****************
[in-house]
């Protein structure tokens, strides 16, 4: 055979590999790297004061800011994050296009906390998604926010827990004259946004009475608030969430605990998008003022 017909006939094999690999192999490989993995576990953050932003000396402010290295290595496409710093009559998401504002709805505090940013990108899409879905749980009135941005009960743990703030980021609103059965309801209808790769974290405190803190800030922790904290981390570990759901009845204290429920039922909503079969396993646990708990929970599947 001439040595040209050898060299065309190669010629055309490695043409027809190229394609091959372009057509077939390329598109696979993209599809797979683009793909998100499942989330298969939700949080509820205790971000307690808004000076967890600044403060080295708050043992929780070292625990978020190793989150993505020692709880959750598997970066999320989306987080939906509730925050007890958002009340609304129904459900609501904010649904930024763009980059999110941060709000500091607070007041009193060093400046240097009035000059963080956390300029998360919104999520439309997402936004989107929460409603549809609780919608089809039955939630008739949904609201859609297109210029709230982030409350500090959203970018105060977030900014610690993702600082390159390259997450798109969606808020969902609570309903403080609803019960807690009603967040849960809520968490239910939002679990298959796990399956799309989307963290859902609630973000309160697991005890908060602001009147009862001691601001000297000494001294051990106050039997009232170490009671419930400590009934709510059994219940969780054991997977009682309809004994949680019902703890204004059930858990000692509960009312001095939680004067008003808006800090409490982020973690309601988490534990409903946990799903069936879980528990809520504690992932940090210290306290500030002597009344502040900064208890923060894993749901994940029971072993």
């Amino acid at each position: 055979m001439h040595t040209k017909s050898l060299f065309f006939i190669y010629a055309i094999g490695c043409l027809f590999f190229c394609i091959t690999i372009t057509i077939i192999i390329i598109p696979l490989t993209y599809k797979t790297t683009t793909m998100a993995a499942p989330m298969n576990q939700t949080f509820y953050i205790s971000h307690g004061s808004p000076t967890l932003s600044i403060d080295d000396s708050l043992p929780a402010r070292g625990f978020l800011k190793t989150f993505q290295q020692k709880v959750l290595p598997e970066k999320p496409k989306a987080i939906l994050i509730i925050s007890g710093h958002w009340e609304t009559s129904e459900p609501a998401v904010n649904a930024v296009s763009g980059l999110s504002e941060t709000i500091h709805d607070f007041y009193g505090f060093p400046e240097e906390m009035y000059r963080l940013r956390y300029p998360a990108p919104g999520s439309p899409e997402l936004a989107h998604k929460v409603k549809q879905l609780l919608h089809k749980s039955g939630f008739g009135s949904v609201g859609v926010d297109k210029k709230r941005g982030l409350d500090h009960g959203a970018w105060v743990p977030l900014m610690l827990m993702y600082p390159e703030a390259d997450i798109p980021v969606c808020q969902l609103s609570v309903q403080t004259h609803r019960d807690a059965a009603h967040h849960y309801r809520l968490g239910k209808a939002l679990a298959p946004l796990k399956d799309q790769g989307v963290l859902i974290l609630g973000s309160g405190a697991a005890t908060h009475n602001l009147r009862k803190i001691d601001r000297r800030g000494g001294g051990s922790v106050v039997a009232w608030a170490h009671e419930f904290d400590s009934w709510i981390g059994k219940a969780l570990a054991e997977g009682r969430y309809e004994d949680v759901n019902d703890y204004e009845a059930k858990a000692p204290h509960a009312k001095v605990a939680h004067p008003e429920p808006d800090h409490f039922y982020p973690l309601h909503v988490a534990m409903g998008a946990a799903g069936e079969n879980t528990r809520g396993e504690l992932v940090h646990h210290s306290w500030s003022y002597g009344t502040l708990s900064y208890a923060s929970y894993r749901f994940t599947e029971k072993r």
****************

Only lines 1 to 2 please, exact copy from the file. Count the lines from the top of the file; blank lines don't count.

[in-house]
């Protein structure tokens, strides 16, 4: 055979590999790297004061800011994050296009906390998604926010827990004259946004009475608030969430605990998008003022 017909006939094999690999192999490989993995576990953050932003000396402010290295290595496409710093009559998401504002709805505090940013990108899409879905749980009135941005009960743990703030980021609103059965309801209808790769974290405190803190800030922790904290981390570990759901009845204290429920039922909503079969396993646990708990929970599947 001439040595040209050898060299065309190669010629055309490695043409027809190229394609091959372009057509077939390329598109696979993209599809797979683009793909998100499942989330298969939700949080509820205790971000307690808004000076967890600044403060080295708050043992929780070292625990978020190793989150993505020692709880959750598997970066999320989306987080939906509730925050007890958002009340609304129904459900609501904010649904930024763009980059999110941060709000500091607070007041009193060093400046240097009035000059963080956390300029998360919104999520439309997402936004989107929460409603549809609780919608089809039955939630008739949904609201859609297109210029709230982030409350500090959203970018105060977030900014610690993702600082390159390259997450798109969606808020969902609570309903403080609803019960807690009603967040849960809520968490239910939002679990298959796990399956799309989307963290859902609630973000309160697991005890908060602001009147009862001691601001000297000494001294051990106050039997009232170490009671419930400590009934709510059994219940969780054991997977009682309809004994949680019902703890204004059930858990000692509960009312001095939680004067008003808006800090409490982020973690309601988490534990409903946990799903069936879980528990809520504690992932940090210290306290500030002597009344502040900064208890923060894993749901994940029971072993």